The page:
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5 Things To Watch Down The Homestretch As California Lawmakers Return From Summer Recess

Flanked by lawmakers, Gov. Gavin Newsom discusses his decision to place a mor...

Credit: Associated Press

Above: Flanked by lawmakers, Gov. Gavin Newsom discusses his decision to place a moratorium on the death penalty during a news conference at the Capitol, March 13, 2019.

Lawmakers return to California’s Capitol Monday for a final five weeks of hashing out legislation with more than 1,000 bills awaiting action.

They’ve already passed several milestone bills this year, including ones on police use-of-force and wildfire liability. But they — and Gov. Gavin Newsom — still face some major battles, including one that pits teachers unions against charter schools and a labor-business fight over the very meaning of the word “employee.”

Here’s what we’re watching heading into the homestretch of the legislative session before they adjourn on Friday, Sept. 13.

1. Dynamex (AB 5)

The biggest fight during the legislative homestretch? A bill to change the definition of who is an employee in California. The proposal would codify a state Supreme Court case, known as the “Dynamex” ruling.

Democrats and labor unions are pushing for more companies in California to classify their workers as employees instead of contractors. That means offering benefits and guaranteeing a minimum wage — a costly prospect for industries that traditionally rely on contractors. This would impact major gig companies, like Uber and Lyft, but also sectors like trucking, agriculture and health care.

Industries are pushing for exemptions. Hair stylists, accountants and lawyers have already scored carveouts. But the bill’s author, Asm. Lorena Gonzalez (D-San Diego), says she won’t support a carveout for large gig companies. That’s left them scrambling to find a compromise, with all eyes on a potential second bill emerging to pair with the one by Gonzalez..

2. Charter Schools (AB 1505, AB 1507)

After big victories in the races for governor and state schools chief in the 2018 election — and helping Democrats expand their legislative supermajorities — the California Teachers Association launched a sweeping effort this year to curb the growth of charter schools and increase oversight.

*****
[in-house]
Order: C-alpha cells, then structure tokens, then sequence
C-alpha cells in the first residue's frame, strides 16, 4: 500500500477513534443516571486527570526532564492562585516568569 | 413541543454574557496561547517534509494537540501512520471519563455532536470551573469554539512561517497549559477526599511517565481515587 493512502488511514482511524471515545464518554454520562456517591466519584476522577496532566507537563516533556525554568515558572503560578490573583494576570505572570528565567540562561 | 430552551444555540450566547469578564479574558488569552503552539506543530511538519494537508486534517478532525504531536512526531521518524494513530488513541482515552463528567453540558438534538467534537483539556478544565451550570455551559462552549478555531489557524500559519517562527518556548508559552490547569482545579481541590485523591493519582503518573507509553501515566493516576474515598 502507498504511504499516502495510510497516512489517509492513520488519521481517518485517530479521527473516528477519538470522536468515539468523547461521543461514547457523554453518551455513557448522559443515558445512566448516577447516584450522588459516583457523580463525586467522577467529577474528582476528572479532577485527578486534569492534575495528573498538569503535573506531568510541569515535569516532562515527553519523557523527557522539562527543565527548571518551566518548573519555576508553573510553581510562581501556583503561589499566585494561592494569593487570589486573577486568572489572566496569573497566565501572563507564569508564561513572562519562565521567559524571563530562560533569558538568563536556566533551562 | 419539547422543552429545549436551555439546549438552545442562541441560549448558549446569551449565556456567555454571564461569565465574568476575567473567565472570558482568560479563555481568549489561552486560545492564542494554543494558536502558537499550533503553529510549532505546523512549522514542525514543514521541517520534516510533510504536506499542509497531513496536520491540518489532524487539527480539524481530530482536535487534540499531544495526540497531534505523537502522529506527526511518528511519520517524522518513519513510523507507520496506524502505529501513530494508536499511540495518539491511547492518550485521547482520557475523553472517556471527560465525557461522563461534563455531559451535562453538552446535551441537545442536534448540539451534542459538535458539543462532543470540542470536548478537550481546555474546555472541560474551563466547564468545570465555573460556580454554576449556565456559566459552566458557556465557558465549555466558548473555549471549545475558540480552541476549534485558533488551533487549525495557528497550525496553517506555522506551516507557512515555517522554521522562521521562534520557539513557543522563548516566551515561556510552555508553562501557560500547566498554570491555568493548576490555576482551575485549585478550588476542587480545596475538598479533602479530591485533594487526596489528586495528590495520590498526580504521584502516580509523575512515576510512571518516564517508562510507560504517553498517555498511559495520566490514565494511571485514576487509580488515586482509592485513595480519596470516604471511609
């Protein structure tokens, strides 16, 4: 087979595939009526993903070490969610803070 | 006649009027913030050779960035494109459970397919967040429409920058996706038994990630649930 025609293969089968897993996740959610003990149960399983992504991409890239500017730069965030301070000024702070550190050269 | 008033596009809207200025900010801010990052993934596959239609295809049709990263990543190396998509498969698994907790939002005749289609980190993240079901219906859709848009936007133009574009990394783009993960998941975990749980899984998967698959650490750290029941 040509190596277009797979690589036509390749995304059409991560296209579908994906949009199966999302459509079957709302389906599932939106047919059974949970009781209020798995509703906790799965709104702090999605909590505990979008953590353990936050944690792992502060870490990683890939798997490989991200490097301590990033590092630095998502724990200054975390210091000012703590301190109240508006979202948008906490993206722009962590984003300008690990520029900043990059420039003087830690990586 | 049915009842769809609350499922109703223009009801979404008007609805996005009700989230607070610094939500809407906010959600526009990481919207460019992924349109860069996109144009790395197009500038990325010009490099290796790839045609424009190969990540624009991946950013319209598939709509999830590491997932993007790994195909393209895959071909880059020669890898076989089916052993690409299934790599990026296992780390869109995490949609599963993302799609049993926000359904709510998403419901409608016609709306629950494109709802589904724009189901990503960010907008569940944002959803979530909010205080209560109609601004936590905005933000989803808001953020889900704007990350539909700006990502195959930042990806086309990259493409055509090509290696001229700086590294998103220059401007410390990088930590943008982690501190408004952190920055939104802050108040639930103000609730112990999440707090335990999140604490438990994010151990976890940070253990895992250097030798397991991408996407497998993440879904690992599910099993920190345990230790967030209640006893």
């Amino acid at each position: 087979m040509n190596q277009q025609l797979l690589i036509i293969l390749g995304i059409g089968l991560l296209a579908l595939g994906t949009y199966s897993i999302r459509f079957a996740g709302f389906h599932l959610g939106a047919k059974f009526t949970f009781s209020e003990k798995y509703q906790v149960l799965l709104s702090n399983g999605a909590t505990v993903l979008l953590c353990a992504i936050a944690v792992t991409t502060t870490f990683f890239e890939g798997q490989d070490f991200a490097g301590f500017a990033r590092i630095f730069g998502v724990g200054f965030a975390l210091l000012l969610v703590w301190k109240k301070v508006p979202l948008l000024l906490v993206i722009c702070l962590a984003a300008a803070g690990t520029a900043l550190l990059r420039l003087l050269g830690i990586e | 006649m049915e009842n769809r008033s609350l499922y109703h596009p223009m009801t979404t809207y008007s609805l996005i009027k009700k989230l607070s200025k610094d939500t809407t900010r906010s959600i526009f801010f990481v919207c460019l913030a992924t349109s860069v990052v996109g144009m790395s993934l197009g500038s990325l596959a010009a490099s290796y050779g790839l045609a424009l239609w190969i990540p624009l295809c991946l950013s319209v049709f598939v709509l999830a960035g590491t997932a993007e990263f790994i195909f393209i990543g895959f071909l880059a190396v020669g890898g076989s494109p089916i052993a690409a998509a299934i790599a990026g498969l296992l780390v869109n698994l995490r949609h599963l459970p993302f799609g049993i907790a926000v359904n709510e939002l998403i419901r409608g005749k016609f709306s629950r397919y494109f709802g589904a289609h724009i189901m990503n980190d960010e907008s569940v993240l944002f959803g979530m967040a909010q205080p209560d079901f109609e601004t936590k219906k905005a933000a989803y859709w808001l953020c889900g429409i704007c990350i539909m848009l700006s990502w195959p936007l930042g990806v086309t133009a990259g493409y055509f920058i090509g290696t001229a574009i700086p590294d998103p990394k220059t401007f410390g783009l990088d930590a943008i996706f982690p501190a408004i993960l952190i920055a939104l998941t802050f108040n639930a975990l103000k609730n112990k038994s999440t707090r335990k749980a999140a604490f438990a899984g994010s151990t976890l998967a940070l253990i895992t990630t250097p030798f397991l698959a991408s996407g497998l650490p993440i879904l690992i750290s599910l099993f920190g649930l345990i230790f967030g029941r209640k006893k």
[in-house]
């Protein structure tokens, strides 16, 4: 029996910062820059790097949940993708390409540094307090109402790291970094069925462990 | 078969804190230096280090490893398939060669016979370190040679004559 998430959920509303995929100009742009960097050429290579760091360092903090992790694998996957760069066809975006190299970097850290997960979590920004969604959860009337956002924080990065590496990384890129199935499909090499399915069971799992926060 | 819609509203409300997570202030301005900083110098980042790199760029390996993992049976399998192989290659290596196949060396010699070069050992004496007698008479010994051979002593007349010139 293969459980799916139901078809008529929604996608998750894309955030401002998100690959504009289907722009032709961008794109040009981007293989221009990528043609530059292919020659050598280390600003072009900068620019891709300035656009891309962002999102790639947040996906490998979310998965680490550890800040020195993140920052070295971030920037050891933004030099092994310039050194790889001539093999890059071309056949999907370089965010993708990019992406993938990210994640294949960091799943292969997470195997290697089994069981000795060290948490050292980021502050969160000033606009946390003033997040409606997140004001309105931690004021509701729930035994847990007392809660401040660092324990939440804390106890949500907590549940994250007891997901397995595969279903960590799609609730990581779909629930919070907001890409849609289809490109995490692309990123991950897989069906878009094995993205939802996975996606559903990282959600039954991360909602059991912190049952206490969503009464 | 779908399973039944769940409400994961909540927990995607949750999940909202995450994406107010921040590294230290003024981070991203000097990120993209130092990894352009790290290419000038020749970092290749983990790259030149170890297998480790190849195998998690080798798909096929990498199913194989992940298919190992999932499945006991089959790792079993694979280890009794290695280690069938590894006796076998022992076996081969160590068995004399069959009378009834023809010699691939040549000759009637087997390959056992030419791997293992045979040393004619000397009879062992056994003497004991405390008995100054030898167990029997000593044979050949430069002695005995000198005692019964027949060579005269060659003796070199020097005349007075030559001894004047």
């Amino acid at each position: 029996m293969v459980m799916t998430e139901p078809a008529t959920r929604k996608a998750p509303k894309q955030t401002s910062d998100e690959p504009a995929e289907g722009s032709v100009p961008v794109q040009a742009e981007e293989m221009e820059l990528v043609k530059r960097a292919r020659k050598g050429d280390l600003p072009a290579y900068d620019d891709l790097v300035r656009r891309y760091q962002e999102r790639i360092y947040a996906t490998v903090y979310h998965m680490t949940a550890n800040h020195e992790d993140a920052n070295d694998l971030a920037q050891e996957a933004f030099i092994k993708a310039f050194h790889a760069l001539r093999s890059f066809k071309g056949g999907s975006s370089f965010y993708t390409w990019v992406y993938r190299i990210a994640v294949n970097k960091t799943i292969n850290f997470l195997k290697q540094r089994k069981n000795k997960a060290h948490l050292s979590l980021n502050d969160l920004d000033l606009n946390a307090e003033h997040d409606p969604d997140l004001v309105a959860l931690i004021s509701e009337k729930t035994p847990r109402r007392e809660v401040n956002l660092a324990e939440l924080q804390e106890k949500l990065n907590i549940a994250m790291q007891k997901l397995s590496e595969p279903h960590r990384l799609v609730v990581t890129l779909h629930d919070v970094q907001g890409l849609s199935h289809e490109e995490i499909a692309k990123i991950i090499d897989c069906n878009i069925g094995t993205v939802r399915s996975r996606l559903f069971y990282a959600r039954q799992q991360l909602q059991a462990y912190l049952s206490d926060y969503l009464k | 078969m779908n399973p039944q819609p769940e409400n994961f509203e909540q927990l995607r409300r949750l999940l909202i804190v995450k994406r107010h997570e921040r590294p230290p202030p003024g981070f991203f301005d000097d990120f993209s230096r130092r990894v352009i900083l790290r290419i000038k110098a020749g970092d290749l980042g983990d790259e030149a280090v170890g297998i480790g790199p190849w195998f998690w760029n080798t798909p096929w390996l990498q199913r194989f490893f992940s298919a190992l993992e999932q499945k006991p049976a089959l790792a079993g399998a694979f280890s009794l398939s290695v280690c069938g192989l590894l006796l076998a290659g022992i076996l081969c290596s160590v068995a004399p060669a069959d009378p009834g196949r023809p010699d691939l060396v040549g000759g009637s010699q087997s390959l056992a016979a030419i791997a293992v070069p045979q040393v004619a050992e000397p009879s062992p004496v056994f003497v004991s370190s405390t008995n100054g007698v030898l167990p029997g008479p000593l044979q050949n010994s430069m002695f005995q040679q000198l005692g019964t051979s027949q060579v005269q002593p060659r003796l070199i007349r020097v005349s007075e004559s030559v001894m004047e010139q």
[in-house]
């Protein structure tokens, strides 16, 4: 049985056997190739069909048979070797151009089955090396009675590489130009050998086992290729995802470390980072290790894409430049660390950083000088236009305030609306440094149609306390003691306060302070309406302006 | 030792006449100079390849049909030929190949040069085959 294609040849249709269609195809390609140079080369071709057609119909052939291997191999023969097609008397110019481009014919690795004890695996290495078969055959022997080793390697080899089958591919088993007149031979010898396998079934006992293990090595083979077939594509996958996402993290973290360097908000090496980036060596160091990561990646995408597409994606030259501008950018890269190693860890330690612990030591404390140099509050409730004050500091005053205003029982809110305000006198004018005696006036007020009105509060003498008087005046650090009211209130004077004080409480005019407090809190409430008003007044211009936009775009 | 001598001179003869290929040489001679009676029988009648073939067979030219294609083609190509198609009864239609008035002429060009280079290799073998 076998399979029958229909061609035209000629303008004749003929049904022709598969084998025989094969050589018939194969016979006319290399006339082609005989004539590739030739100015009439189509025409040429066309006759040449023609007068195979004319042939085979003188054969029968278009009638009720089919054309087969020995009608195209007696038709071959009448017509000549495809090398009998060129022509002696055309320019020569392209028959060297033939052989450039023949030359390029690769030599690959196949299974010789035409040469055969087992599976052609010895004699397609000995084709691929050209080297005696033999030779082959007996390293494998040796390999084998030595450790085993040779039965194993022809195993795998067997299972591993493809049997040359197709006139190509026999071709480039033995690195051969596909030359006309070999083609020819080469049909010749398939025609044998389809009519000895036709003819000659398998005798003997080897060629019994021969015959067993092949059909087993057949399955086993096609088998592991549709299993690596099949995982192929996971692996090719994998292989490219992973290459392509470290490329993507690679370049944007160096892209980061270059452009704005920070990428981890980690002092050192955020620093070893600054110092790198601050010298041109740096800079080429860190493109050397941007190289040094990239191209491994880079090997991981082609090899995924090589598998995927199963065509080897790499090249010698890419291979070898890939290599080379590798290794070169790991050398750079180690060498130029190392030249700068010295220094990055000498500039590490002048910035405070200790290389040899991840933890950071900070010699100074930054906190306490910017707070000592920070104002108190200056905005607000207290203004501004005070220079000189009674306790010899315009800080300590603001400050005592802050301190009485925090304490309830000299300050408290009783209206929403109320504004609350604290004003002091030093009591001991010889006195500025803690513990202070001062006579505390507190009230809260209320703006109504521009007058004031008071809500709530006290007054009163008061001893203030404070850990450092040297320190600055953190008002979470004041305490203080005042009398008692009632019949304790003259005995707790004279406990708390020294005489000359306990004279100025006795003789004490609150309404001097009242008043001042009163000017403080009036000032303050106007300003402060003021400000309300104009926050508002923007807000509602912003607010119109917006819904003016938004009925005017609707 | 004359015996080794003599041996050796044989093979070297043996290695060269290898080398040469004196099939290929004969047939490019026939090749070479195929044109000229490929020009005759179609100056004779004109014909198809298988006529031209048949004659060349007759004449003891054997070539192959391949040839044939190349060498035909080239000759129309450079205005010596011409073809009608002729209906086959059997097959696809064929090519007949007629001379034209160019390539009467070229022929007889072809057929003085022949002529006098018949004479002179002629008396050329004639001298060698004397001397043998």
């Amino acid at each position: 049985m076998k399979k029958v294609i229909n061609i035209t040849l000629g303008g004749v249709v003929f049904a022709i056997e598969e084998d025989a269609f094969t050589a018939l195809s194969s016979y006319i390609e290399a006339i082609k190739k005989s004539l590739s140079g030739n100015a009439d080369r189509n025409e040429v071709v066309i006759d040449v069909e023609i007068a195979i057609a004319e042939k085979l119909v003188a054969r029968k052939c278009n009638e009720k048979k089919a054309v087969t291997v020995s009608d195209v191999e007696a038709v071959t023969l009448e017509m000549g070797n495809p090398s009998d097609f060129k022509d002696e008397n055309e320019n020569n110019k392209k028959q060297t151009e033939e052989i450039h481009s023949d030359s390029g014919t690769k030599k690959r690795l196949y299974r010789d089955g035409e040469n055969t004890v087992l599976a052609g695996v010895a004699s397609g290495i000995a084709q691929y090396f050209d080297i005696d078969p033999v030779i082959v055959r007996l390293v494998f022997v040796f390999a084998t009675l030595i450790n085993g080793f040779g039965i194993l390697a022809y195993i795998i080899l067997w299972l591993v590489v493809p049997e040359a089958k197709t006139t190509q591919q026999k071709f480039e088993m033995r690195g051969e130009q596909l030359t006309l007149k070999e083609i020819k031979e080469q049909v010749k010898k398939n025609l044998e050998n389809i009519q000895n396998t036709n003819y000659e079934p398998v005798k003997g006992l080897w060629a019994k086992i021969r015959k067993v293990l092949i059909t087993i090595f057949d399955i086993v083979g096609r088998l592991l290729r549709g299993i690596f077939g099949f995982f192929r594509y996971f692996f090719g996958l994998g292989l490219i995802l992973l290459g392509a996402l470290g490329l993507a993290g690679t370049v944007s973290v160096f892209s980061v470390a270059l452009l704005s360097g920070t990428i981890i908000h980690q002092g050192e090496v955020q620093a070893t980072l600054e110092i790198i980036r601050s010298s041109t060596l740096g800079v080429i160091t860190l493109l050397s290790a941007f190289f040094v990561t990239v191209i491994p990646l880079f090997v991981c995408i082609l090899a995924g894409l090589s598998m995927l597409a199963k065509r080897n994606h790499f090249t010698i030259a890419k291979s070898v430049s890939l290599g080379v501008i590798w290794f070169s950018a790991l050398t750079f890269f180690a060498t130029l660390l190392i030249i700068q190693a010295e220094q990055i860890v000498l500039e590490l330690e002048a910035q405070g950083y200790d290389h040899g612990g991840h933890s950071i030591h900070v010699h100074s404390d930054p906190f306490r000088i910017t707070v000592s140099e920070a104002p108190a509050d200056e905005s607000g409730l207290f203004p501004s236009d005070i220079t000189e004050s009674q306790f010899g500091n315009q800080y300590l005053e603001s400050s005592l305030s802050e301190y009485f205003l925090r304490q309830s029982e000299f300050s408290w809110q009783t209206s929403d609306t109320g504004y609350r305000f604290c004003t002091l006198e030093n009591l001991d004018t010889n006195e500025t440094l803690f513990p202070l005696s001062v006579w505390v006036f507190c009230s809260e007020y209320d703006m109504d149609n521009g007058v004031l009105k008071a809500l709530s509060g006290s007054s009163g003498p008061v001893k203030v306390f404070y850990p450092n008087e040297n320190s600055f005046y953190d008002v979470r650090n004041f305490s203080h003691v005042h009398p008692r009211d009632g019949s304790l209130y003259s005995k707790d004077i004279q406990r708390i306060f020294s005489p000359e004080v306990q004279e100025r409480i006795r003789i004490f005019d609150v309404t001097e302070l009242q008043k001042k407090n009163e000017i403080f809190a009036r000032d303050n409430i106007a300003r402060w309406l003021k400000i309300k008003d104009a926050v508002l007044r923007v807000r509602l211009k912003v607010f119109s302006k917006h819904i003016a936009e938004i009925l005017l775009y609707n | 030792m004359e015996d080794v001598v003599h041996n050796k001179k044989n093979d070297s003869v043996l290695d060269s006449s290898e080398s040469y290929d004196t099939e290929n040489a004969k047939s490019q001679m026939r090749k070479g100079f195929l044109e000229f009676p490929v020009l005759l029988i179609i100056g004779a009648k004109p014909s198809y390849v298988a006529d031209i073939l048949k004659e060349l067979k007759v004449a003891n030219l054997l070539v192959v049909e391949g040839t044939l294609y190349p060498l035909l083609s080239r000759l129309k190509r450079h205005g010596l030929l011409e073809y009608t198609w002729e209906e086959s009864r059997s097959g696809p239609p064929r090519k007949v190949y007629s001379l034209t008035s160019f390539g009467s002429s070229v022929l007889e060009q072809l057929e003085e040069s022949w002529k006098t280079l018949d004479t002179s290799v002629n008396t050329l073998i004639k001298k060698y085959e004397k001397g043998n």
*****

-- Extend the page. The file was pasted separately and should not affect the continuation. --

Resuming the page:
Some of those efforts died — including measures that would have limited the number of charter schools statewide. But others cleared their house of origin. One bill would shift oversight and authorization to local and county offices. Another measure would restrict charter schools’ operation to the geographic boundaries of its authorizing office.

While his predecessor vetoed efforts to increase charter school transparency, Newsom has signaled he is open to charter school reform. The CTA, whose newly elected board just fired its longtime executive director, is hoping it still has the clout — and enough sympathetic votes from Democratic lawmakers — to push these bills through a Legislature that in recent years has generally left the status quo in place between charters and unions.

3. Rent Cap (AB 1482)

A statewide effort to cap rent to combat the housing affordability crisis in California gained steam after Newsom signaled his support last week. AB 1482 by Asm. David Chiu (D-San Francisco) would limit rent increases at 7 percent over the next 3 years. It would also include tenant protections, such as requiring landlords to provide a reason for an eviction.

Earlier this year, the Assembly approved Chiu's bill only after he raised the cap from 5 to 7 percent to appease opponents, and a separate measure with the tenant protections stalled. Since then, Chiu has added the tenant protections to his bill, teeing up another battle against the influential California Realtors and Apartment associations.

4. Consumer Privacy (AB 25)

Ever since a single California voter conquered the trillion-dollar tech industry last year by convincing lawmakers and then-Gov. Jerry Brown to pass a sweeping consumer privacy law, avoiding a potential fight at the ballot box, tech and business groups have been fighting for what they call “clean-up legislation.” But privacy advocates fear it could water down the original deal.

Under the law, which will take effect in January, Californians will have the right to learn what companies like Facebook and Google know about them — and to stop the sharing or selling of their data. They’ll also be able to sue over data breaches if companies fail to adequately protect their data.

The law’s critics argue that unless it’s amended, it will affect far more than the tech giants — small businesses will face new costs and potential lawsuits. But civil liberties and privacy advocates are hoping to hold the line. Should any further technical fixes or poison pills emerge, they’ll likely be in AB 25, authored by the lawmakers who steered last year’s deal to fulfillment.

5. Environmental Waste (AB 1080, SB 54, AB 792 and AB 161)

Ever buy one item at a store and walk out with a receipt the length of an ancient scroll? Some lawmakers want to curb that practice. A bill in the Senate would prohibit many retailers from printing a paper receipt if a customer doesn’t want one. The goal is to cut down on unnecessary paper waste.

Another set of measures aims to reduce plastic waste. A pair of identical bills in the Assembly and Senate would require manufacturers to reduce waste from packaging and certain plastic products. Another proposal would require plastic bottle manufacturers to use more recycled materials in their products. These measures come on the heels of successful efforts in recent years to cut down on single-use plastic bags and straws in California.

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